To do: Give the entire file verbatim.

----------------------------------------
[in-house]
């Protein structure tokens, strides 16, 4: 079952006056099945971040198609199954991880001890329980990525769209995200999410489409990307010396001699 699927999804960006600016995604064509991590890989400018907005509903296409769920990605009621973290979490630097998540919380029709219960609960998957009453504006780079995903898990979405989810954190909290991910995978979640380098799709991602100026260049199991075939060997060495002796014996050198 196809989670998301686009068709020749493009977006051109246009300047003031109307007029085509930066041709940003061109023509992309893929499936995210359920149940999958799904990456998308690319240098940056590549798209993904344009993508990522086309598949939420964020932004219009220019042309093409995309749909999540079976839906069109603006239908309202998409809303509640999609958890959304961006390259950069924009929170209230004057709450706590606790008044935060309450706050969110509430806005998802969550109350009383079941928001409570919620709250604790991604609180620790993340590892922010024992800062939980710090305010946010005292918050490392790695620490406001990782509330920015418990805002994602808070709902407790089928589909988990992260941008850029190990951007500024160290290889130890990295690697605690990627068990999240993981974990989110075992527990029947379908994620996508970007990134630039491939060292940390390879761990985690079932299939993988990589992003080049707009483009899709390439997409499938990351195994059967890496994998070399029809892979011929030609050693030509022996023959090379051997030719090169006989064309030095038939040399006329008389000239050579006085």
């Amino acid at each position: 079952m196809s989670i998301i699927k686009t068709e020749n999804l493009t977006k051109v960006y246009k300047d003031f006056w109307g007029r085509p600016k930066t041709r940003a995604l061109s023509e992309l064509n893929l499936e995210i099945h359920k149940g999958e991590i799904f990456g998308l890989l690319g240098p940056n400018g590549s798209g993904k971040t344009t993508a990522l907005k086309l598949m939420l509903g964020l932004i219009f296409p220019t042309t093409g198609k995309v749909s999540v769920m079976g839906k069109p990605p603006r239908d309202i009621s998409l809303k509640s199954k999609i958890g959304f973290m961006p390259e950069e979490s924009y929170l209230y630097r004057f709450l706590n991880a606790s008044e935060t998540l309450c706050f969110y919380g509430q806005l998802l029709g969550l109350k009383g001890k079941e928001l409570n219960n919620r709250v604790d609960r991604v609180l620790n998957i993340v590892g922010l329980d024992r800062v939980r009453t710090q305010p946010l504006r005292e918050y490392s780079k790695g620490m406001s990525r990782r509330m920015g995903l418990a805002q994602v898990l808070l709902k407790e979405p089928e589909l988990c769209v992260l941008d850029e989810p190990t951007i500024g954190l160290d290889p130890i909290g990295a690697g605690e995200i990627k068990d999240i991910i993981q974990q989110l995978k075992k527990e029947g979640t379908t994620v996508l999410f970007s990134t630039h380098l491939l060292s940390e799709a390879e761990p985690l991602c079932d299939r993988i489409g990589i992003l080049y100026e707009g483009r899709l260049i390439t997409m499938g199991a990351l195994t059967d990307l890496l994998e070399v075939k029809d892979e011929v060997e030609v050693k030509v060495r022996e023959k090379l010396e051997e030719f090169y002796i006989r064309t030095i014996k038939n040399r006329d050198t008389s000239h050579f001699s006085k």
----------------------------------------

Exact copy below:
[in-house]
């Protein structure tokens, strides 16, 4: 079952006056099945971040198609199954991880001890329980990525769209995200999410489409990307010396001699 699927999804960006600016995604064509991590890989400018907005509903296409769920990605009621973290979490630097998540919380029709219960609960998957009453504006780079995903898990979405989810954190909290991910995978979640380098799709991602100026260049199991075939060997060495002796014996050198 196809989670998301686009068709020749493009977006051109246009300047003031109307007029085509930066041709940003061109023509992309893929499936995210359920149940999958799904990456998308690319240098940056590549798209993904344009993508990522086309598949939420964020932004219009220019042309093409995309749909999540079976839906069109603006239908309202998409809303509640999609958890959304961006390259950069924009929170209230004057709450706590606790008044935060309450706050969110509430806005998802969550109350009383079941928001409570919620709250604790991604609180620790993340590892922010024992800062939980710090305010946010005292918050490392790695620490406001990782509330920015418990805002994602808070709902407790089928589909988990992260941008850029190990951007500024160290290889130890990295690697605690990627068990999240993981974990989110075992527990029947379908994620996508970007990134630039491939060292940390390879761990985690079932299939993988990589992003080049707009483009899709390439997409499938990351195994059967890496994998070399029809892979011929030609050693030509022996023959090379051997030719090169006989064309030095038939040399006329008389000239050579006085």
């Amino acid at each position: 079952m196809s989670i998301i699927k686009t068709e020749n999804l493009t977006k051109v960006y246009k300047d003031f006056w109307g007029r085509p600016k930066t041709r940003a995604l061109s023509e992309l064509n893929l499936e995210i099945h359920k149940g999958e991590i799904f990456g998308l890989l690319g240098p940056n400018g590549s798209g993904k971040t344009t993508a990522l907005k086309l598949m939420l509903g964020l932004i219009f296409p220019t042309t093409g198609k995309v749909s999540v769920m079976g839906k069109p990605p603006r239908d309202i009621s998409l809303k509640s199954k999609i958890g959304f973290m961006p390259e950069e979490s924009y929170l209230y630097r004057f709450l706590n991880a606790s008044e935060t998540l309450c706050f969110y919380g509430q806005l998802l029709g969550l109350k009383g001890k079941e928001l409570n219960n919620r709250v604790d609960r991604v609180l620790n998957i993340v590892g922010l329980d024992r800062v939980r009453t710090q305010p946010l504006r005292e918050y490392s780079k790695g620490m406001s990525r990782r509330m920015g995903l418990a805002q994602v898990l808070l709902k407790e979405p089928e589909l988990c769209v992260l941008d850029e989810p190990t951007i500024g954190l160290d290889p130890i909290g990295a690697g605690e995200i990627k068990d999240i991910i993981q974990q989110l995978k075992k527990e029947g979640t379908t994620v996508l999410f970007s990134t630039h380098l491939l060292s940390e799709a390879e761990p985690l991602c079932d299939r993988i489409g990589i992003l080049y100026e707009g483009r899709l260049i390439t997409m499938g199991a990351l195994t059967d990307l890496l994998e070399v075939k029809d892979e011929v060997e030609v050693k030509v060495r022996e023959k090379l010396e051997e030719f090169y002796i006989r064309t030095i014996k038939n040399r006329d050198t008389s000239h050579f001699s006085k």